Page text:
Measles is one of the world’s most infectious diseases. The best protection against measles is the free measles, mumps and rubella (MMR) vaccine.

The brand of MMR vaccine used in New Zealand is Priorix. See the Medsafe website for more information about Priorix (PDF, 52 KB)

From 1 October 2020 the MMR vaccine was moved from being given at 15 months and 4 years to being given at 12 months and 15 months.

In outbreak situations, the local Medical Officer of Health can advise that vaccination be given to younger children as follows:

  • the second scheduled dose able to be given as early as 1 month after the first
  • in a severe outbreak, an additional dose of measles vaccine can be given from 6 months of age. Babies immunised before they are 12 months old will still need 2 doses according to the schedule (at 12 months and 15 months). 

Catch up on your immunisations

It’s important to be up to date with measles immunisation, even if you’re an adult. By being immunised, you will not only be protecting yourself and your family – you’ll also stop the disease spreading in your community.

Your doctor or nurse can provide the vaccinations. Contact your family doctor to make an appointment. As of 2019, pharmacist vaccinators can also administer MMR vaccine to people aged 16–50 years.

  • One dose of MMR vaccine protects about 95 percent of people, and two doses protect about 99 percent. Because measles is so infectious, two doses are necessary to prevent outbreaks. 
  • The vaccine is free for everyone born from 1 January 1969. If you were born before then, you are likely to have had the disease as a child and therefore be immune.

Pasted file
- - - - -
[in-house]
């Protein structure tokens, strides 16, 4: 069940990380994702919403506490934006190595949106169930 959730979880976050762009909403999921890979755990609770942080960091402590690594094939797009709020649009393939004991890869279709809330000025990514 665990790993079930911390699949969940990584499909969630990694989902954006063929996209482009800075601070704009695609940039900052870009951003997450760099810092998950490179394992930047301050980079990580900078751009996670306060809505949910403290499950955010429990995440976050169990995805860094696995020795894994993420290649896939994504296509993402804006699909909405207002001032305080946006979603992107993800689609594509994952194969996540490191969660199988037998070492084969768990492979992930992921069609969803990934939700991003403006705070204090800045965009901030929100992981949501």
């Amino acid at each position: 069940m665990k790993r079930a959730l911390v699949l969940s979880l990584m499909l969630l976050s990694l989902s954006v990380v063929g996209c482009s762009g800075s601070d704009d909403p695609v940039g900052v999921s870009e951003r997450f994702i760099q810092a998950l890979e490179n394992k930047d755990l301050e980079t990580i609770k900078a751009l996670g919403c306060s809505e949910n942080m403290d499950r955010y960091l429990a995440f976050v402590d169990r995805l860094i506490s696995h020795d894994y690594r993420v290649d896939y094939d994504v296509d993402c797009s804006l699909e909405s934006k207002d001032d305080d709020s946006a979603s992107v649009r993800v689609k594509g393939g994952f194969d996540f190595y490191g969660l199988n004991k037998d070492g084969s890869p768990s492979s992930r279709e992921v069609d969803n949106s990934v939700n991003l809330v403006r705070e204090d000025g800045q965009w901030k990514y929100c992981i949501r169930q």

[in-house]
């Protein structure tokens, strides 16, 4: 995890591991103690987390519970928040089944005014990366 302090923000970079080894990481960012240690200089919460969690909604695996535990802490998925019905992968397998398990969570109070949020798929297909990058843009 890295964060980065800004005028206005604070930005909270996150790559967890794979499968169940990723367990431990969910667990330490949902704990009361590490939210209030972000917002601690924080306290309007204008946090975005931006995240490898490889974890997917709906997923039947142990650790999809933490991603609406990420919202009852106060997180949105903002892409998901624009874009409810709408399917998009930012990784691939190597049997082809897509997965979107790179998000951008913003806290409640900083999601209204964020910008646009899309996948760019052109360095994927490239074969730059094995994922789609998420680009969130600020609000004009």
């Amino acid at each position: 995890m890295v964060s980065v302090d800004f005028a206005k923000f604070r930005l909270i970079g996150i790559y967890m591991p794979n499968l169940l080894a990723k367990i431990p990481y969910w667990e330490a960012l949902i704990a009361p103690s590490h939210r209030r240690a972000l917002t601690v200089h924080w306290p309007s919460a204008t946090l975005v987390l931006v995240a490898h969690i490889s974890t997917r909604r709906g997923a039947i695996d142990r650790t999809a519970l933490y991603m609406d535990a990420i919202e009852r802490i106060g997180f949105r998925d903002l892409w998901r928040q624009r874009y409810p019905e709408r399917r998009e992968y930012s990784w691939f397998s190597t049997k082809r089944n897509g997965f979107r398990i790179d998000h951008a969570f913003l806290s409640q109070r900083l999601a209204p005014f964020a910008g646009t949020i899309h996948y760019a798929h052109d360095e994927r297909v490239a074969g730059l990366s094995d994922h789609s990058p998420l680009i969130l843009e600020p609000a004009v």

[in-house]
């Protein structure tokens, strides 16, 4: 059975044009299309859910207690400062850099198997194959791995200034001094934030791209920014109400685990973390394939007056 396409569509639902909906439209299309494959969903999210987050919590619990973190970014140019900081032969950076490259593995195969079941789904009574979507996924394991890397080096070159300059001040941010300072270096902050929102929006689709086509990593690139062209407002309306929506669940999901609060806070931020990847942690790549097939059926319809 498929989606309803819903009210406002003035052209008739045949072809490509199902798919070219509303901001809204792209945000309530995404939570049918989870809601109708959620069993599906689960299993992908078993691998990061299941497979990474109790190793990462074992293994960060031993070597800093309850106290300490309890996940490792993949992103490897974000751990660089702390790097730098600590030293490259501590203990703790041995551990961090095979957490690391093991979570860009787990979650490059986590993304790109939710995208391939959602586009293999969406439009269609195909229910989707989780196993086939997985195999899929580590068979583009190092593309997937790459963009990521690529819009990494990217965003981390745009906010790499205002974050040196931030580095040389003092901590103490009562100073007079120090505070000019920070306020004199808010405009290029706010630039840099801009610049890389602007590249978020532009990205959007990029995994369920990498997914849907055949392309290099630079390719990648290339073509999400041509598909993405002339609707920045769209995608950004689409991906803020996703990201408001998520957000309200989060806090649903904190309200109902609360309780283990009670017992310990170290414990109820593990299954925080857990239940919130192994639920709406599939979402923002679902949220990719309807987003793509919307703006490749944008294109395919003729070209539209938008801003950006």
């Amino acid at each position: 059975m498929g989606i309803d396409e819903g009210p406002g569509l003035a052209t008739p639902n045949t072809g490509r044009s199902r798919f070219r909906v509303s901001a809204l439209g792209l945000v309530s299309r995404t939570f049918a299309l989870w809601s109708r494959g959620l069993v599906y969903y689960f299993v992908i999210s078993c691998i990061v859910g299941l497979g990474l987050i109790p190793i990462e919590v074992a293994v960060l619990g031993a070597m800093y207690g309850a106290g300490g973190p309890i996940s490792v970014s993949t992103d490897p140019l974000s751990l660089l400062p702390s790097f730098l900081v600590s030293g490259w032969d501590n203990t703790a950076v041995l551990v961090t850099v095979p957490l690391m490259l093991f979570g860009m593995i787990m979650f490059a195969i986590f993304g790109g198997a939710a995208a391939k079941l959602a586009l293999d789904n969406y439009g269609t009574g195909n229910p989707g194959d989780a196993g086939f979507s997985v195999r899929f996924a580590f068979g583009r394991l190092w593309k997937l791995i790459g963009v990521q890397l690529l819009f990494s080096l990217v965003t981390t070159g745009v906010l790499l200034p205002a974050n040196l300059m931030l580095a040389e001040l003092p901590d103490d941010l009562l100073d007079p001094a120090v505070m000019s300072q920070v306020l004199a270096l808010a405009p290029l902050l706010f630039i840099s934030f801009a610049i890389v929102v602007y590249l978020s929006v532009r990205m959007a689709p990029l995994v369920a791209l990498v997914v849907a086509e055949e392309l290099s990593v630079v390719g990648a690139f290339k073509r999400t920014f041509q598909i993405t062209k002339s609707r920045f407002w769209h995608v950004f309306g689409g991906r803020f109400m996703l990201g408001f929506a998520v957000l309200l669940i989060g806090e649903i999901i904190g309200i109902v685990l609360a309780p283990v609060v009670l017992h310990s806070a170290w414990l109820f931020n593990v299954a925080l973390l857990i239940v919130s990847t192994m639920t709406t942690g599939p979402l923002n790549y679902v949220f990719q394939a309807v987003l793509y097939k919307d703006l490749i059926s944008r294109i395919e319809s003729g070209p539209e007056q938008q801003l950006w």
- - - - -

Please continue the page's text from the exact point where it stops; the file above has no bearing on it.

• People in their 30s and 40s are likely to have been given one dose as young children. A second dose was offered at age 11 from 1992, then at age 4 from 2001. 
  • Lower immunisation rates in the past mean that teenagers and young adults are at greatest risk of catching measles. People born between 1990–2007 are less likely to have been fully immunised as children.

If you’re unsure of your vaccination status you can check your Well Child Tamariki Ora or Plunket book, or contact your general practice. If you can’t find your records, vaccination is recommended.

Vaccination is particularly important if you are planning to travel anywhere overseas – to protect yourself and to help prevent outbreaks in New Zealand.

Who shouldn’t have the vaccine?

You shouldn’t get immunised against measles if you:

  • are pregnant
  • have had and anaphylactic reaction to MMR or are immunocompromised.

If you think you have been exposed to measles and are unable to have the vaccine, ask your doctor for advice. 

Pregnant women who think they have measles, or have come in contact with someone with measles, must call their general practice or lead maternity carer as soon as possible. If you were immunised against measles prior to becoming pregnant, you are almost certainly protected.

In this section

  • Measles has a more than 50% death rate for New Zealand children with low immunity, such as those receiving cancer treatment. To protect these children, it’s important we and our families are immunised so that we cannot spread the illness. Read more
  • Stories from parents whose children became sick with measles during the 2011 outbreak, and from medical officers of health who dealt with the outbreak. Read more